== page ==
When asked, U.S. Space Force has not revealed any kinetic, offensive space capabilities that it may be developing, but the newest military service has revealed two offensive, non-kinetic space systems that aim to detect and deny U.S. adversaries’ interference with U.S. space systems and disrupt adversaries’ space systems.

On March 9, the Space Force’s Space and Missile Systems Center (SMC) at Los Angeles AFB, Calif., declared initial operational capability for the L3Harris [LHX] Counter Communications System (CCS) Block 10.2, what SMC termed “the first offensive weapon system in the United States Space Force.”

The system is now in operation with the 4th Space Control Squadron at Peterson AFB, Colo., and provides “quick reaction capability with direct operational support to the warfighter,” per SMC.

First introduced in 2004, CCS is a transportable space electronic warfare system “that reversibly denies adversary satellite communications,” SMC said.

Since that introduction, SMC and L3Harris have undertaken block upgrades for CCS.

Space Force is now undertaking a new $247.5 million CCS Block 10.3 Meadowlands system and L3Harris is to deliver the first four units by April, 2023.

“Commonly referred to as ‘CCS Meadowlands’ because it is not just another block to the CCS architecture, the CCS Meadowlands program significantly reduces the deployment and logistic footprint as a result of modularity and scalability enhancements,” SMC said. “It will additionally implement new technologies to enhance system performance and make it easier to add capabilities.”

Space Force plans to compete the production of 28 additional CCS Block 10.3 Meadowlands systems by October 1 of next year. Space Force requested $60.5 million for Meadowlands in fiscal 2021, and production is to continue through fiscal 2025.

“CCS Meadowlands will be more modular and scalable and provide additional frequency bands,” per SMC. “The system will reduce operational footprint from 14 racks of equipment to 2 racks of equipment.”

For Meadowlands, “the Counter Communications System (CCS) Pre-planned Product Improvement (P3I) program provides expeditionary, deployable, reversible offensive space control (OCS) effects applicable across the full
spectrum of conflict,” Space Force said. “It prevents adversary satellite communications (SATCOM) in the Area of Responsibility (AOR) including Command and Control (C2), Early Warning, and Propaganda; and hosts Rapid
Reaction Capabilities in response to Urgent Needs. Acquisition Decision Memorandum (24 April 2009) directed all capabilities identified in the October 2006 CCS Block 20, Joint Requirements Oversight Council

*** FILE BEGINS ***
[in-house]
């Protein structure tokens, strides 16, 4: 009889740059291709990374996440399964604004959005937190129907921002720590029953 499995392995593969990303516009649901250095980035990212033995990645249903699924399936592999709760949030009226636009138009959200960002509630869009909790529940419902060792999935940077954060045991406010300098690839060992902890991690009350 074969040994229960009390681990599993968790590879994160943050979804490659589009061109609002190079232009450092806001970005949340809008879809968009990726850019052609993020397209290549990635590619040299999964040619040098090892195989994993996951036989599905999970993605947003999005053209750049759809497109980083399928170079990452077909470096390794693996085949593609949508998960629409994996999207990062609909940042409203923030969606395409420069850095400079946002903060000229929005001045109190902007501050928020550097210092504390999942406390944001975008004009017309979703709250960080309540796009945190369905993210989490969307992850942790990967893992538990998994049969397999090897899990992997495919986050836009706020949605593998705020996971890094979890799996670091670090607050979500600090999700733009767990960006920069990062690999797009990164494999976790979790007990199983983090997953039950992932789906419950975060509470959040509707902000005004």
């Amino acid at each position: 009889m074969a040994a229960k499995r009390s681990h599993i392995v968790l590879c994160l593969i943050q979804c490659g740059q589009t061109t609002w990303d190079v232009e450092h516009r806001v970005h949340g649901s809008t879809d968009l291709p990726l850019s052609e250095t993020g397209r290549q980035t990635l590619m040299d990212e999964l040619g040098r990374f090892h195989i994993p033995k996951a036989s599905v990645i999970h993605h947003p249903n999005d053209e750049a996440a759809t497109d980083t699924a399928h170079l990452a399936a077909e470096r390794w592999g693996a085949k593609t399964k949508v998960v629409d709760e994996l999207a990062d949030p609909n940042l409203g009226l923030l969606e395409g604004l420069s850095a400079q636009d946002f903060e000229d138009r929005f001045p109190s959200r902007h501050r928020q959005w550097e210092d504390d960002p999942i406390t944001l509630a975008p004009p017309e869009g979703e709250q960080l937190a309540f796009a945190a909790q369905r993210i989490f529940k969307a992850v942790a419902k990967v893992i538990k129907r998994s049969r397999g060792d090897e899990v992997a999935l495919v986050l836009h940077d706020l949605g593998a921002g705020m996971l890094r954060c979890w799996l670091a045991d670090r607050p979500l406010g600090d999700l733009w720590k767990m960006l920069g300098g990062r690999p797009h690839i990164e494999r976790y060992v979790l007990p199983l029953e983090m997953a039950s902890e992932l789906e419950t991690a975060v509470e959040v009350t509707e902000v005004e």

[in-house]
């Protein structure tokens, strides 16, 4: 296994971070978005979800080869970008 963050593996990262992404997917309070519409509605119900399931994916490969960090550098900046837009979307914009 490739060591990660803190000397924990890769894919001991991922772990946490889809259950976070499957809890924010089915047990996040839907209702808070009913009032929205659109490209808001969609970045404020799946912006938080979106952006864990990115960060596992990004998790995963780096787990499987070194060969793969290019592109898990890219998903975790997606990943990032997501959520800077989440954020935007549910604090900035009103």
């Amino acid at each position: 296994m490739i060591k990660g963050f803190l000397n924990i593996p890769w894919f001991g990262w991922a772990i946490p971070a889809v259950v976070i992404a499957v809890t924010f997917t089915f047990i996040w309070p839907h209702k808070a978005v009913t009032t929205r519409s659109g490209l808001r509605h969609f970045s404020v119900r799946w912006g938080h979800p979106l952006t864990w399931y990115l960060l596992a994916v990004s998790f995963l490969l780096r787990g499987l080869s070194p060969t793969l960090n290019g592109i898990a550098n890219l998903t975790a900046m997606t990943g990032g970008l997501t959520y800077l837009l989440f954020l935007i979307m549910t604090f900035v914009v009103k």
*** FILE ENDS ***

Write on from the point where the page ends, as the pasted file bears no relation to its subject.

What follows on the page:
(JROC) approved Capability Development Document (CDD) shall be accomplished as P3I upgrades to the CCS Block 10.”

In addition, COLSA Corp.’s Bounty Hunter system, a ground-based system providing satellite communications interference detection, achieved initial operational capability on Aug. 7. Space Force requested nearly $5 million for an additional Bounty Hunter system in fiscal 2021.

Bounty Hunter “monitors electro-magnetic interference across multiple radio frequency bands,” Space Force said. “This capability allows operational commanders to locate sources of intentional or unintentional interference.”

Bounty Hunter “supports the Defensive Space Control of US systems in several AORs and provides the capacity to prevent effective adversary use of Command, Control, Communications, Computers, and
Intelligence (C4I),” Space Force said. “The system was originally a response to Joint Urgent Operational Need. In 2013 AF [Air Force] Requirements Oversight Council directed incorporation of BH [Bounty Hunter] capabilities into a Program of Record.”

In May 2007, about four months after a Chinese anti-satellite test, the 16th Space Control Squadron at Peterson AFB, Colo., began to test a prototype of Kratos‘ [KTOS] Rapid Attack, Identification, Detection, and Reporting System (RAIDRS) to provide defensive counterspace for the U.S. Central Command Area of Responsibility.

RAIDRS Block 10 and a Bounty Hunter prototype were to be dual programs under Operation Silent Sentry, which aims to counter enemy jamming of U.S. satellite signals in the Middle East, but the Air Force canceled RAIDRS Block 10 in 2014, while Bounty Hunter was made a program of record last year.

“Chinese and Russian military doctrines indicate they view space as essential to modern warfare, and view counterspace capabilities as potent means to reduce U.S. and allied military effectiveness,” per planning guidance issued on Nov. 9 by Chief of Space Operations Gen. John “Jay” Raymond. “Modern Chinese and Russian space surveillance networks are capable of finding, tracking, and characterizing satellites in all earth orbits. Both Russia and China are developing systems using the electro-magnetic spectrum, cyberspace, directed energy, on-orbit capabilities, and ground-based antisatellite missiles to destroy space-based assets. These systems can achieve a range of effects against U.S. and allied military, civil and commercial capabilities from temporary and reversible, to irreversible degradation.”

Air Force Maj. Gen. John Shaw, the commander of U.S. Space Force’s Space Operations Command, has said that a conflict in space could start with electromagnetic interference, jamming satellites or GPS signals, or using lasers to blind space sensors temporarily (Defense Daily, Oct. 20). A conflict could then escalate to kinetic anti-satellite weapons (ASAT) to destroy on-orbit satellites, he said.

The U.S was the first nation to test anti-satellite (ASAT) weapons in 1958 with bomber-launched ASATs, and three other nations have demonstrated the ability to destroy orbiting satellites–Russia, China, and, most recently, India, with a test in March last year.